What influence do the completeness of verbal anchoring and the tolerance of ambiguity have on the consumer response in Dutch and Hungarian cultures regarding charity logos?
The purpose of this study was to investigate the effect of the degree of verbal anchoring on the consumer response for Dutch and Hungarian participants regarding charity logos. Previous research found that verbal anchoring can help to better understand an image and provoke a more positive attitude towards the ad (Philips, 2000; Bergvist et al., 2012; Knowles et al., 2012; Kohli et al., 2013). The degree of tolerance of ambiguity in cultures might have an influence on how consumers perceive a message. Therefore, this was also interesting to study because it might be relevant to help explain the consumers’ attitude and donation intention behaviour towards the charities and their logos. For that reason, the research question of this study was: What influence do the completeness of verbal anchoring and the tolerance of ambiguity have on the consumer response in Dutch and Hungarian cultures regarding charity logos? To find an answer to this research question, an experiment was carried out among a Dutch and a Hungarian sample. The subjects had to fill in a questionnaire and were randomly exposed to the logos of World Wide Fund and SOS Children’s’ Villages containing no verbal anchoring, the logo with the company name or the logo including the company name and the slogan. Findings showed that there were no significant results for the completeness of verbal anchoring and the consumer response regarding charity logos. Furthermore, there was a significant main effect for nationality but no effect for the tolerance of ambiguity.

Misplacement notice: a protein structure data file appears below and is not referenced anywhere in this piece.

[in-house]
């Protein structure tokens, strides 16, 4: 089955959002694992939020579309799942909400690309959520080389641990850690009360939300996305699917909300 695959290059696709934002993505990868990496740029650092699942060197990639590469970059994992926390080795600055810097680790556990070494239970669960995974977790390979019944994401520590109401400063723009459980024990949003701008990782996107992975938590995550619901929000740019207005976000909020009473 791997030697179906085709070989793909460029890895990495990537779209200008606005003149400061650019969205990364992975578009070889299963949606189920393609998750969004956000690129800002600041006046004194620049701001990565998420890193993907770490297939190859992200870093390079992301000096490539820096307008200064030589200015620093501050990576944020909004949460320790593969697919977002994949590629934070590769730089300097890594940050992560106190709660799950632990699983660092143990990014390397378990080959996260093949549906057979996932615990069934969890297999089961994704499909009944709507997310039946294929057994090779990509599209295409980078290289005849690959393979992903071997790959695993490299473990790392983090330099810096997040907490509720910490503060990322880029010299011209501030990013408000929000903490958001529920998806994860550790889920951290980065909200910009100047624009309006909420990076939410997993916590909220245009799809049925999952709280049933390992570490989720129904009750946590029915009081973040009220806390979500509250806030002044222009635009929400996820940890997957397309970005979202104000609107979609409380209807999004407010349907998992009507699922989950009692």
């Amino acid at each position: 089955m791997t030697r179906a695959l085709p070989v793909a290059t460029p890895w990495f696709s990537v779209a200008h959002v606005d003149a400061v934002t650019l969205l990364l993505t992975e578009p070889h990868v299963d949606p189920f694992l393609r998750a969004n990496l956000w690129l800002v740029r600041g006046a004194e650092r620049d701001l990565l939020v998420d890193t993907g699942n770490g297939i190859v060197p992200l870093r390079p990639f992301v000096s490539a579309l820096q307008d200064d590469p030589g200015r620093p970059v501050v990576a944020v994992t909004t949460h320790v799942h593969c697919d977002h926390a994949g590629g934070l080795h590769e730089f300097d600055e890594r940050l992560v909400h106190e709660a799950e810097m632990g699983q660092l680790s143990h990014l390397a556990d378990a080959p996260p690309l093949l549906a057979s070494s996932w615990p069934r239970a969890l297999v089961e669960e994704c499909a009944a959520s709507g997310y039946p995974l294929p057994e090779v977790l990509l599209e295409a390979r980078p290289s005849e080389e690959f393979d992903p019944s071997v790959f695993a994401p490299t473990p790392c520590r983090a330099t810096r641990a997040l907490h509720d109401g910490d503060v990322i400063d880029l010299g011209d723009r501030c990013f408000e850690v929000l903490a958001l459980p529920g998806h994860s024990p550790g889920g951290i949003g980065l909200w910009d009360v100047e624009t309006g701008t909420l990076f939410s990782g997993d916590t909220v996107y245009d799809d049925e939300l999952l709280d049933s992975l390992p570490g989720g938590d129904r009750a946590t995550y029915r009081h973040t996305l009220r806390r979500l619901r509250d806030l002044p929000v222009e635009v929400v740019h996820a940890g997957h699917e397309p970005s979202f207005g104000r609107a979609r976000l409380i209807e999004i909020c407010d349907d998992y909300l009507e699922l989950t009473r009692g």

Faculteit der Letteren